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3 Red flags signal inadequate member service

first_imgEliminate these inefficiencies in the back office.by: Alissa Fry-HarrisSponsored by Bluepoint SolutionsWhat does back-office inefficiency have to do with attracting new members? Or retaining existing members? It’s a matter of priorities–time your employees spend on busywork can’t be spent on serving members. But in a world where every dollar is also in demand for mobile technology and community outreach programs, it can be difficult (or seem impossible) to prioritize process investments.Here are three red flags that mean you should dig deeper to unearth hidden sources of inefficiency and uproot threats to superior service:You need more resources. Catering to new and prospective members takes money. Ovum predicts global retail banking IT spending to hit a record high by the end of 2015 ($131 billion), largely composed of investment in mobile and digital channels. These services can be partially self-funded as new members and deeper relationships bring incremental increases in revenues. But growth also brings increased pressure on staff, which in turn magnifies the effect of any currently broken processes. What member-facing programs could you fund if you freed the equivalent of one, two, three (or more) full-time employees even while you grow? continue reading » 9SHARESShareShareSharePrintMailGooglePinterestDiggRedditStumbleuponDeliciousBufferTumblrlast_img read more

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Arsenal agrees pay cut amid coronavirus outbreak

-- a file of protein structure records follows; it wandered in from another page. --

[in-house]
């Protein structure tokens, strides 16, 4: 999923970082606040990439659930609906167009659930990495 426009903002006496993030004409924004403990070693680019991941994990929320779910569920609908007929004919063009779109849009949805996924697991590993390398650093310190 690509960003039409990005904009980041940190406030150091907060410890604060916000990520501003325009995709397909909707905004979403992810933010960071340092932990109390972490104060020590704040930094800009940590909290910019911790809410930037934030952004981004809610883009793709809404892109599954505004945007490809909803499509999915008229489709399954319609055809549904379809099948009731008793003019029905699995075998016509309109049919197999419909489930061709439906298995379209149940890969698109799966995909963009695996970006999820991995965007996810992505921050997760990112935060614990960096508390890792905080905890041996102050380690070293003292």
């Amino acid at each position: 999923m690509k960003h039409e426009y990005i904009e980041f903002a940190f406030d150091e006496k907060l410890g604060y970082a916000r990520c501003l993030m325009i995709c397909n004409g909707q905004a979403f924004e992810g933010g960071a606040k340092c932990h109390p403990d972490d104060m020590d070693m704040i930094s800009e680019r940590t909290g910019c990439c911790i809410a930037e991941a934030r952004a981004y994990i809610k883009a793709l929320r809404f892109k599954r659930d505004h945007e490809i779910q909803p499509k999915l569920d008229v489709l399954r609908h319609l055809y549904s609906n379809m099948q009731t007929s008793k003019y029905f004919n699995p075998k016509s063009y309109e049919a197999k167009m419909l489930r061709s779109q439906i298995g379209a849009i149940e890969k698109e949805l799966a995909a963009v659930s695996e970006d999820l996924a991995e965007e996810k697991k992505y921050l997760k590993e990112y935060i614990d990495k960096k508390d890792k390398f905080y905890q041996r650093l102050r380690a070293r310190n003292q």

first_img(BBC) – ARSENAL’S first-team players and head coach Mikel Arteta have agreed a pay cut to help with the financial impact of the coronavirus pandemic.The Premier League club said the “voluntary agreement” sees those involved have their annual earnings reduced by 12.5%.The club’s core coaching staff are also among those taking cuts to their pay.If the Gunners hit certain targets on the pitch, the club says “agreed amounts” will be paid back.“We will be able to make those repayments as hitting these targets, which the players can directly influence, will mean our financial position will be stronger,” Arsenal said.“The agreement is based on the assumption we will finish the 2019-20 season and receive the full broadcasting revenues. The resulting savings will help cover some of the financial risks we have this season in relation to our matchday and commercial income.“The move follows positive and constructive discussions. In these conversations there has been a clear appreciation of the gravity of the current situation caused by the Covid-19 pandemic and a strong desire for players and staff to show their backing for the Arsenal family.“We are proud and grateful to our players and staff for pulling together to support our club, our people and our community in these unprecedented times which are some of the most challenging we have faced in our history.”Earlier on Monday, Sheffield United manager Chris Wilder and chief executive Stephen Bettis agreed partial pay and bonus deferrals “to assist the club’s cash flow issues”.Watford, Southampton and West Ham are the other Premier League clubs to have agreed wage deferrals with their first-team squads.The Premier League asked clubs to put a 30% pay cut to players but the Professional Footballers’ Association said that would affect tax contributions to the NHS.Earlier this month, Premier League players launched the #PlayersTogether scheme to generate and distribute funds to the NHS.last_img read more